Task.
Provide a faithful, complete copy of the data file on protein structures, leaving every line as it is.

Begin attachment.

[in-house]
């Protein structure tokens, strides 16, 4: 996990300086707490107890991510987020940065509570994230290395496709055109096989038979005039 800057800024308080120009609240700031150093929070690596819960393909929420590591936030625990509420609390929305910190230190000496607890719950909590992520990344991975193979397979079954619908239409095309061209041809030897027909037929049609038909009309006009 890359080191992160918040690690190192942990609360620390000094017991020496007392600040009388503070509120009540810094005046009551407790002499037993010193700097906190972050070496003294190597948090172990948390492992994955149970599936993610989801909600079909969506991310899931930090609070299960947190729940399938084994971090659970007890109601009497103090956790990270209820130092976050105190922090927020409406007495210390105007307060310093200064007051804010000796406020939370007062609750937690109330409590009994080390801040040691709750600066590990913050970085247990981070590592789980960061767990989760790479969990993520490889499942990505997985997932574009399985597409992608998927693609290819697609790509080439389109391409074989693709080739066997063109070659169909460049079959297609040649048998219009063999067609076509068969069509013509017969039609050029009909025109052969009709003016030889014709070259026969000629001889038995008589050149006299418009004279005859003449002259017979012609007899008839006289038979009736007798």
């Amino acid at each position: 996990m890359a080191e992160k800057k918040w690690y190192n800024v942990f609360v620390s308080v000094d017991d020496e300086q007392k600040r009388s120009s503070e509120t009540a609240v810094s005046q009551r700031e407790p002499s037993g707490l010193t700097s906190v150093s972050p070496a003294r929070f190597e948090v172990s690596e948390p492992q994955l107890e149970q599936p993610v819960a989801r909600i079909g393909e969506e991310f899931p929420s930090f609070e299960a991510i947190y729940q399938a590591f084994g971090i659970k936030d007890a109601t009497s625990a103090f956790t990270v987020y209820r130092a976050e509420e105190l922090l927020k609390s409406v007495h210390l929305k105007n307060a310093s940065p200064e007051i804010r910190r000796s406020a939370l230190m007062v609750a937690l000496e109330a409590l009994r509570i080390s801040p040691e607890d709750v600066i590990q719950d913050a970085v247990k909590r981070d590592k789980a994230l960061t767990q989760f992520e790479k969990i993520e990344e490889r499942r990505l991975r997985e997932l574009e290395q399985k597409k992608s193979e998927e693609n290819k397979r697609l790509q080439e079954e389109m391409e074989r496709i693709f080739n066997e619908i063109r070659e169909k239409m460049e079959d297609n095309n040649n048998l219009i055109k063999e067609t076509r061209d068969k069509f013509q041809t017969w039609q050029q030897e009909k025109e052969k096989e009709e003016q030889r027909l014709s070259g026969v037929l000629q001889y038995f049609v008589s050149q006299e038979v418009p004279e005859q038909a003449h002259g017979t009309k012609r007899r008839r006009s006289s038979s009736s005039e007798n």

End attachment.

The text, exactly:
[in-house]
């Protein structure tokens, strides 16, 4: 996990300086707490107890991510987020940065509570994230290395496709055109096989038979005039 800057800024308080120009609240700031150093929070690596819960393909929420590591936030625990509420609390929305910190230190000496607890719950909590992520990344991975193979397979079954619908239409095309061209041809030897027909037929049609038909009309006009 890359080191992160918040690690190192942990609360620390000094017991020496007392600040009388503070509120009540810094005046009551407790002499037993010193700097906190972050070496003294190597948090172990948390492992994955149970599936993610989801909600079909969506991310899931930090609070299960947190729940399938084994971090659970007890109601009497103090956790990270209820130092976050105190922090927020409406007495210390105007307060310093200064007051804010000796406020939370007062609750937690109330409590009994080390801040040691709750600066590990913050970085247990981070590592789980960061767990989760790479969990993520490889499942990505997985997932574009399985597409992608998927693609290819697609790509080439389109391409074989693709080739066997063109070659169909460049079959297609040649048998219009063999067609076509068969069509013509017969039609050029009909025109052969009709003016030889014709070259026969000629001889038995008589050149006299418009004279005859003449002259017979012609007899008839006289038979009736007798």
């Amino acid at each position: 996990m890359a080191e992160k800057k918040w690690y190192n800024v942990f609360v620390s308080v000094d017991d020496e300086q007392k600040r009388s120009s503070e509120t009540a609240v810094s005046q009551r700031e407790p002499s037993g707490l010193t700097s906190v150093s972050p070496a003294r929070f190597e948090v172990s690596e948390p492992q994955l107890e149970q599936p993610v819960a989801r909600i079909g393909e969506e991310f899931p929420s930090f609070e299960a991510i947190y729940q399938a590591f084994g971090i659970k936030d007890a109601t009497s625990a103090f956790t990270v987020y209820r130092a976050e509420e105190l922090l927020k609390s409406v007495h210390l929305k105007n307060a310093s940065p200064e007051i804010r910190r000796s406020a939370l230190m007062v609750a937690l000496e109330a409590l009994r509570i080390s801040p040691e607890d709750v600066i590990q719950d913050a970085v247990k909590r981070d590592k789980a994230l960061t767990q989760f992520e790479k969990i993520e990344e490889r499942r990505l991975r997985e997932l574009e290395q399985k597409k992608s193979e998927e693609n290819k397979r697609l790509q080439e079954e389109m391409e074989r496709i693709f080739n066997e619908i063109r070659e169909k239409m460049e079959d297609n095309n040649n048998l219009i055109k063999e067609t076509r061209d068969k069509f013509q041809t017969w039609q050029q030897e009909k025109e052969k096989e009709e003016q030889r027909l014709s070259g026969v037929l000629q001889y038995f049609v008589s050149q006299e038979v418009p004279e005859q038909a003449h002259g017979t009309k012609r007899r008839r006009s006289s038979s009736s005039e007798n």